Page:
7. freedom 7

    i often got kicked out of classes for asking questions, no-one told me back then they only wanted to hear questions they could or were allowed to answer

    • ianmac 7.1

      freedom: I think that the question is the answer. A school that actively encourages kids involved in any study, to ask questions to help set the enquiry, will have children as actively involved learners. As some wise person said, children are not vases waiting to be filled but fires waiting to be lit.

      • freedom 7.1.1

        the comment was meant to slide in under mac 1 but the vagueries of posting kind of killed the small and insignificant joke. oh well. anyway back to the serious side of things.

        Tanya, if you are not taking the piss then i feel truely sorry that you have such a limited exposure to the tremendous kids that go to our schools. Do not confuse the constant war room bleatings of the Education Administration with the actual activity in the trenches. With dwindling and inadequate resources the teachers and communities of our schools battle on and continue to help New Zealand grow and prosper with vibrant intelligent people capable of independant thought.

        ok it got a bit effusive there but jeez louise, our schools are being railroaded into moronic multi-choice box-check education and we get idiots like this who cannot tell the difference between democratic freedom and the corporate fascism of privatisation

        p.s. go the All Whites

  8. National Standards – complete rubbish. Not in Maori Immersion schools and not in private school either – why not? And whilst on Education, how come John Keys son is able to accompany him to the World Cup in term time?

    • ianmac 8.1

      Actually Fabregas4, the fact that private schools are exempt from all forms of accounting such as Nat Stds, given that they have high quality, plenty of money, low class sizes on intake, their achievement may well be a lot lower than they could be. Maybe they could all be A pass students instead of many.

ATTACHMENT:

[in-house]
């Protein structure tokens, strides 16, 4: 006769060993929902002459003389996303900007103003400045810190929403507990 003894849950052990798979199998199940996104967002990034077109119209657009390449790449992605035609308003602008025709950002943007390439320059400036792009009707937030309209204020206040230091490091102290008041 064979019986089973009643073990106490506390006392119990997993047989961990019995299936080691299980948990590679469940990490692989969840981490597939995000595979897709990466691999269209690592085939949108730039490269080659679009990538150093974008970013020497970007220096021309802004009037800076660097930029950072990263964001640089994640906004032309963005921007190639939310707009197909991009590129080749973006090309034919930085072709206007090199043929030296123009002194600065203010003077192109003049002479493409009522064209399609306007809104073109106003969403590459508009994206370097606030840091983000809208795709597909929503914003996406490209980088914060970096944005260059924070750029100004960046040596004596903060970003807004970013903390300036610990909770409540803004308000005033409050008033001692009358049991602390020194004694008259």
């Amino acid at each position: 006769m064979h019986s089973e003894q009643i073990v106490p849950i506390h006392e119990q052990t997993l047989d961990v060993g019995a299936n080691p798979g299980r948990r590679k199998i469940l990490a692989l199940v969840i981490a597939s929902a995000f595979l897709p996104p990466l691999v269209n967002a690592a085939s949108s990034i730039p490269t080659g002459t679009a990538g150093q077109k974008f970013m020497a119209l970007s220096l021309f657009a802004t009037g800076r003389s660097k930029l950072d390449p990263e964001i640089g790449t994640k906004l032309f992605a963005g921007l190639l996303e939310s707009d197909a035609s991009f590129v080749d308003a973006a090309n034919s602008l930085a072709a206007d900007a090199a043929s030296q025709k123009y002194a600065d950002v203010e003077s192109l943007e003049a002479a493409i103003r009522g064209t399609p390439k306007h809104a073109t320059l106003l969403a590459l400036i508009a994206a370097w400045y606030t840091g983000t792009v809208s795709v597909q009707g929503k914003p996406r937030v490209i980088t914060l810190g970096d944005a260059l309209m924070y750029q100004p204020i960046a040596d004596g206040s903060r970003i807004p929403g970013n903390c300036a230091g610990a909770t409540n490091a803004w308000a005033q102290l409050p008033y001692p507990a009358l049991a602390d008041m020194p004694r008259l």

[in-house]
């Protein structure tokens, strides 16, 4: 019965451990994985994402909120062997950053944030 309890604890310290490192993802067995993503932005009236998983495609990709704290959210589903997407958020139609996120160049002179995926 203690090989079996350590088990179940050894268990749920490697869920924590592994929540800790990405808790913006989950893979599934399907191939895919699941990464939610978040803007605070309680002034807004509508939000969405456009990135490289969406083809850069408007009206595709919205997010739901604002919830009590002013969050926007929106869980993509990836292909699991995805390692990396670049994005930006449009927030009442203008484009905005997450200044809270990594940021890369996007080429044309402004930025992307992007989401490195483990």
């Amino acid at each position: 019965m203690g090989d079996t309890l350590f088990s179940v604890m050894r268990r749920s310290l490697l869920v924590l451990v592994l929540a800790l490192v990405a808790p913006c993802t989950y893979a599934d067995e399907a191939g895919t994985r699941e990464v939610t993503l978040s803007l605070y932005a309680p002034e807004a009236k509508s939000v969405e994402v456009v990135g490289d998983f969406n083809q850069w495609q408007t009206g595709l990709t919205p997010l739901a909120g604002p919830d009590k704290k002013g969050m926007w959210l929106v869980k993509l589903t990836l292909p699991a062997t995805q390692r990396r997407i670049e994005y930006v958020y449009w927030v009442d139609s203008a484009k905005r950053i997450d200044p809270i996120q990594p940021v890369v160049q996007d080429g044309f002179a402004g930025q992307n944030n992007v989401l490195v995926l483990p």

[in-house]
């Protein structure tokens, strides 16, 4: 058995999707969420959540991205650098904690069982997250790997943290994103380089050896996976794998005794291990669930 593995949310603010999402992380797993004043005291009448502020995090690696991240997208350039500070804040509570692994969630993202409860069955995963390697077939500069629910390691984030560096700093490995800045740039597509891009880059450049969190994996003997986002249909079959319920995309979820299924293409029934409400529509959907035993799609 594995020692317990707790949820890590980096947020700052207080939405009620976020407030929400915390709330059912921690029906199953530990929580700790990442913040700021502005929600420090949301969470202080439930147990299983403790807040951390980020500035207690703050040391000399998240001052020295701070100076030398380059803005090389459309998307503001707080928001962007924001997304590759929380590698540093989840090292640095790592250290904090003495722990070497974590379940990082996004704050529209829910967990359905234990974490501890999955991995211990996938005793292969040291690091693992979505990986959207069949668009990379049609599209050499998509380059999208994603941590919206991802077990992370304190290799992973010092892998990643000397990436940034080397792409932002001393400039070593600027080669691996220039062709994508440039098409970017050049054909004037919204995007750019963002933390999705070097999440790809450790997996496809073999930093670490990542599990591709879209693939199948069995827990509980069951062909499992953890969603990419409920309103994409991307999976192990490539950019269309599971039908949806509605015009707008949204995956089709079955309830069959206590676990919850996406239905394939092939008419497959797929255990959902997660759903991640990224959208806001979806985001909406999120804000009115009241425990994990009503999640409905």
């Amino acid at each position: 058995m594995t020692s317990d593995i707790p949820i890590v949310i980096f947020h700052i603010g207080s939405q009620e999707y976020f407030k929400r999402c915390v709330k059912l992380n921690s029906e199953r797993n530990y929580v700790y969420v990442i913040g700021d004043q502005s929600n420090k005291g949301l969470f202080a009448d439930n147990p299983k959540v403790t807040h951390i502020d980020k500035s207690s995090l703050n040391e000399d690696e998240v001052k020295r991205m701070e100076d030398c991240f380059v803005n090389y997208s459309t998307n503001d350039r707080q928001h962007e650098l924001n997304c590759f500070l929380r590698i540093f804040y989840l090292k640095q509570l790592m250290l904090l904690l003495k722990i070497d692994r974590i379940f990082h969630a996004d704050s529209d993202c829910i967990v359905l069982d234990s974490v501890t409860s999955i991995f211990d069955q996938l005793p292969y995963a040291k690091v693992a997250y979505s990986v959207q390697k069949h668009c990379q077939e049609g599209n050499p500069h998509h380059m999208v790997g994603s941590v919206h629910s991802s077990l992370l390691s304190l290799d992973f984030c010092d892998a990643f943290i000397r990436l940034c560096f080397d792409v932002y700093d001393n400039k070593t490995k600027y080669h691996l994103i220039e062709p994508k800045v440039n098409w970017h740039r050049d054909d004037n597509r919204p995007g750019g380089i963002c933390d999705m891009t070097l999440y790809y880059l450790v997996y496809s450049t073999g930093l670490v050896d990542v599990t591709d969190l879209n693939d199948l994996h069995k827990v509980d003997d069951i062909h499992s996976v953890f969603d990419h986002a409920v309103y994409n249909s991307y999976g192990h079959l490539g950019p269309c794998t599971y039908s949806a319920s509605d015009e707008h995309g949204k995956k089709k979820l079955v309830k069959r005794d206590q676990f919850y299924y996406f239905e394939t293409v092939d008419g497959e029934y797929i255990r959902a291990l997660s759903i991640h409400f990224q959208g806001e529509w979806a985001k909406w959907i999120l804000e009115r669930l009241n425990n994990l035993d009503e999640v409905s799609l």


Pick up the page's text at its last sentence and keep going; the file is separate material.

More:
Yeah. Go the All Whites! Anything is possible if you want it badly enough. 🙂

      • Galeandra 8.1.1

        35Million dollars worth of extras obviates the need for National Standards.
        Captcha excessive- as in your optimism about the All Whites 😉

  9. Tanya 9

    John Key’s son can accompany him to the world cup in term time, because that’s up to JK isn’t it, not our business. I would take mine, if I could, good on the PM! Honestly, you begrudge the PM everything. Go National Standards, and bring the Bible back into schools too, please, and capital punishment (when NZ had this, kids did not attack their teachers with knives – this speaks volumes…!). Blessings all. I await the hate speech…see you at No Minister.

    [lprent: Personally if I see a bible being pushed at a state school around the kids in my family, then I’d help to burn it. The separation between religion and state is an argument that is long over IMHO.

    Religious belief is a personal decision. It is not one that should be done by state indoctrination. If you want your kids to have a religious education – then pay for it yourself. Otherwise do what everyone else does and keep your beliefs inside the family.

    I think that you’re merely trolling because regardless whatever else you say in a comment – you keep pumping this line usually out of any context. I define out-of-discussion-context line pumping like that as being trolling.

    If you do it again largely out of content, then I’ll give you an early dose of purgatory. ]

    • The Voice of Reason 9.1

      Hmmm, Tanya. If we are going to have works of fiction like the bible in schools, can we at least have a bit of balance from atheists, too? Howabout ol’ Bill Lee?

      “Never do business with a religious son-of-a-bitch. His word ain’t worth a shit; not with the Good Lord telling him how to fuck you on the deal.”

      William S. Burroughs

    • Daveosaurus 9.2

      “and bring the Bible back into schools too, please, and capital punishment”

      How about actually reading the book before trying to impose it on other people?

      I suggest you start with Exodus 20:13.

      • felix 9.2.1

        I don’t think Tanya knows the difference between capital and corporal.

        Or shit and shinola for that matter…

        • Pascal's bookie 9.2.1.1

          I was going to make an obvious joke from the Life of Brian, re ‘Crucifixion ooh you lucky bastard’ etc, and so went to Mr Gazzoogle to get the required quotes.

          On entering…

          ‘Oh, what I wouldn’t give to be spat at in the face’

          …I figured the first few links would get me what I needed, monty python wise, with rule 34 coming in to play fairly soon thereafter.

          Instead, I found what could be Tanya’s source material.

          http://www.jesus-is-savior.com/Basics/spit_in_his_face.htm